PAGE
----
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Hala Gorani Tonight

Omicron Spreads Across Europe; Boris Johnson's Tories Party Lose North Shropshire Seat They Held For 200 Years; China Hits Back At U.S. Imports Ban; Ten Years Since The Death Of North Korean Dictator Kim Jong- il; U.S. Judge Rejects Purdue Pharma's Settlement Deal; Omicron Threatens To Disrupt Global Sports; Russia Moving More Forces To Ukraine Border; "Sex And The City" Actor Accused Of Sexual Assault. Aired 2-3p ET

Aired December 17, 2021 - 14:00   ET



LYNDA KINKADE, CNN INTERNATIONAL HOST: Hello, everyone, live from the CNN center here in Atlanta, I'm Lynda Kinkade in for Hala Gorani. Tonight, as

Omicron continues its seemingly relentless March, Europe is bracing for another difficult Christmas. And after his party loses a seat they've held

for nearly 200 years, Boris Johnson remains defiant in the face of calls for him to resign.

And China is strongly criticizing Washington's move to banning imports from Xinjiang Province over false labor concerns Once again, Europe is facing a

surge of COVID cases across the continent. For the past three days, the U.K. has reported record numbers of cases. Today, over 93,000 cases in

just the past 24 hours. Just look at the spike the country has seen.

In France, it's a concern not just for adults, but for kids, too. Health officials are reporting very high infection rates in children aged 10 -- 6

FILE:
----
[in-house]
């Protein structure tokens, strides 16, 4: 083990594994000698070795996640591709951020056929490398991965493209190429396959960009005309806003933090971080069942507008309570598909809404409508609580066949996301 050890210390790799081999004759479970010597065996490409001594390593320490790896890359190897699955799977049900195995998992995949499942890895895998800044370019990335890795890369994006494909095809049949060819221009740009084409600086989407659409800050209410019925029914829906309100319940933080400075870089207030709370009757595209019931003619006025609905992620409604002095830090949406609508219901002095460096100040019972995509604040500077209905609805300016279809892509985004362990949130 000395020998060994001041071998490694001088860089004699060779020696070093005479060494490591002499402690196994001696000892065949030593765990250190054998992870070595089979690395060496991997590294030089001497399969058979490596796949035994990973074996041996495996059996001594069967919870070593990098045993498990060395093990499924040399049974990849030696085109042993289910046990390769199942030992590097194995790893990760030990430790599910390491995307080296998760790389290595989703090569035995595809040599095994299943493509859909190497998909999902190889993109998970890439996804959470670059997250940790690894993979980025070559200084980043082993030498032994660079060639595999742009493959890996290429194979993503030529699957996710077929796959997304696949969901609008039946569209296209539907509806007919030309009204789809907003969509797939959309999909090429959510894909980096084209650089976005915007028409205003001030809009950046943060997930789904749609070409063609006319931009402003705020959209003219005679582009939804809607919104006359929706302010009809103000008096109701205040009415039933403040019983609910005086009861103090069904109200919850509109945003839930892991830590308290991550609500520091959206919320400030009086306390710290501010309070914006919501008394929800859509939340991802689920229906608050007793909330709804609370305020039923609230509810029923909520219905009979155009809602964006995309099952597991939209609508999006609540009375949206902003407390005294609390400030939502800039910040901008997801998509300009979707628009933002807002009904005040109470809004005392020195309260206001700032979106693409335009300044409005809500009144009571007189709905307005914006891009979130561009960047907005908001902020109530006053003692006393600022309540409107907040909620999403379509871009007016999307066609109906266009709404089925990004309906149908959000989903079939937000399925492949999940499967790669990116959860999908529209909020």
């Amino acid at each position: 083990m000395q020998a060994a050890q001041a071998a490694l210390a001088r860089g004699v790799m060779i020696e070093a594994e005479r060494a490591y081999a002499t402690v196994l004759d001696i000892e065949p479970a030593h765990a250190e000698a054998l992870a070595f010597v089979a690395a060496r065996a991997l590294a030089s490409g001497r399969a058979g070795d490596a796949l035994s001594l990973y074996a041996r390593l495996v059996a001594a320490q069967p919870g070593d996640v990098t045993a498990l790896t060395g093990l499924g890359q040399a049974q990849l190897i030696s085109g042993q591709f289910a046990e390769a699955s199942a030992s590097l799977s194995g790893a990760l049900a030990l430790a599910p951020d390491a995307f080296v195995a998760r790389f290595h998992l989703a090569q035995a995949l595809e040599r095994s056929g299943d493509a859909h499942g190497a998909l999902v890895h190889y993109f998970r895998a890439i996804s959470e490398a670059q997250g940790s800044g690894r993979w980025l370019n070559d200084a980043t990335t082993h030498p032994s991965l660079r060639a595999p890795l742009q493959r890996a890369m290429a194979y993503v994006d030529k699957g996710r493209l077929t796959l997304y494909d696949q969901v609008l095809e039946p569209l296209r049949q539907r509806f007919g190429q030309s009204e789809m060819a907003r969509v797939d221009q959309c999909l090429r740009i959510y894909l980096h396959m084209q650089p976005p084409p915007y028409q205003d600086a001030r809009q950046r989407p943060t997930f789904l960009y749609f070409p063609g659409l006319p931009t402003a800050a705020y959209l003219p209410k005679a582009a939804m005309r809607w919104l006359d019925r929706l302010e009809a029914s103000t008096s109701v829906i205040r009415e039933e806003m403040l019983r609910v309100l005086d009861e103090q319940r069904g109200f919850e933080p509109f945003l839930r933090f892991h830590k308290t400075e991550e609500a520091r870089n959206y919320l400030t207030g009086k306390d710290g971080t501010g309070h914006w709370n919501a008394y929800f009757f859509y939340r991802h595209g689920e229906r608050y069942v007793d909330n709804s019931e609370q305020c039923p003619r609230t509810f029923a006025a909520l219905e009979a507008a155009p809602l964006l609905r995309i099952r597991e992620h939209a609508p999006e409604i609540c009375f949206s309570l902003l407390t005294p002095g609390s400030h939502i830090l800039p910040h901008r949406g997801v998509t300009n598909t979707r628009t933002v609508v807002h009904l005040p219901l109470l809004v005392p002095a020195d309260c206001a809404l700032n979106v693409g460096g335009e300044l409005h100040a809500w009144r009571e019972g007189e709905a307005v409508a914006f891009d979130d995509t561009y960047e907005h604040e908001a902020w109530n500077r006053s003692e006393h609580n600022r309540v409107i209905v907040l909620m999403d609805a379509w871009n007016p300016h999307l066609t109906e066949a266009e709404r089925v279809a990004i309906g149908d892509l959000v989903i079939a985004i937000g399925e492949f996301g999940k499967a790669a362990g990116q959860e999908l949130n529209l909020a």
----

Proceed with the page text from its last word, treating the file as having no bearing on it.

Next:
to 10, and governments across the continent are understandably worried, doing everything they can to try and fight back. Italy is curbing social

events and Denmark announced it would shut cinemas, museums and theaters to try and curb the spread. And in the last hour, the Irish government has

announced an 8:00 p.m. curfew for restaurants and bars.

I want to get the latest from CNN's Salma Abdelaziz, she has this report from London as Europe looks to the U.K. with a sense of dread of what might

yet be to come.

SALMA ABDELAZIZ, CNN REPORTER: It feels like everyone here as a case of the holiday blues. The U.K. is dealing with record-breaking case numbers of

COVID-19, tens of thousands of people testing positive for the virus just days before Christmas. It's forcing many into self-isolation, forcing

families to cancel Christmas plans, and it means that many people yet again for another year will be alone on the holidays.

As for businesses, some of them forced to close their doors due to staff calling out sick and client cancellations. Prime Minister Boris Johnson now

being accused of lockdown by stealth. And what's happening here in the U.K. as it's very much in the midst of this Omicron wave is a harbinger for

what's to come across the world. Take a look.


ABDELAZIZ (voice-over): A depressing dose of deja vu, another holiday season in pandemic. And again, worrying scenes inside France's ICUs.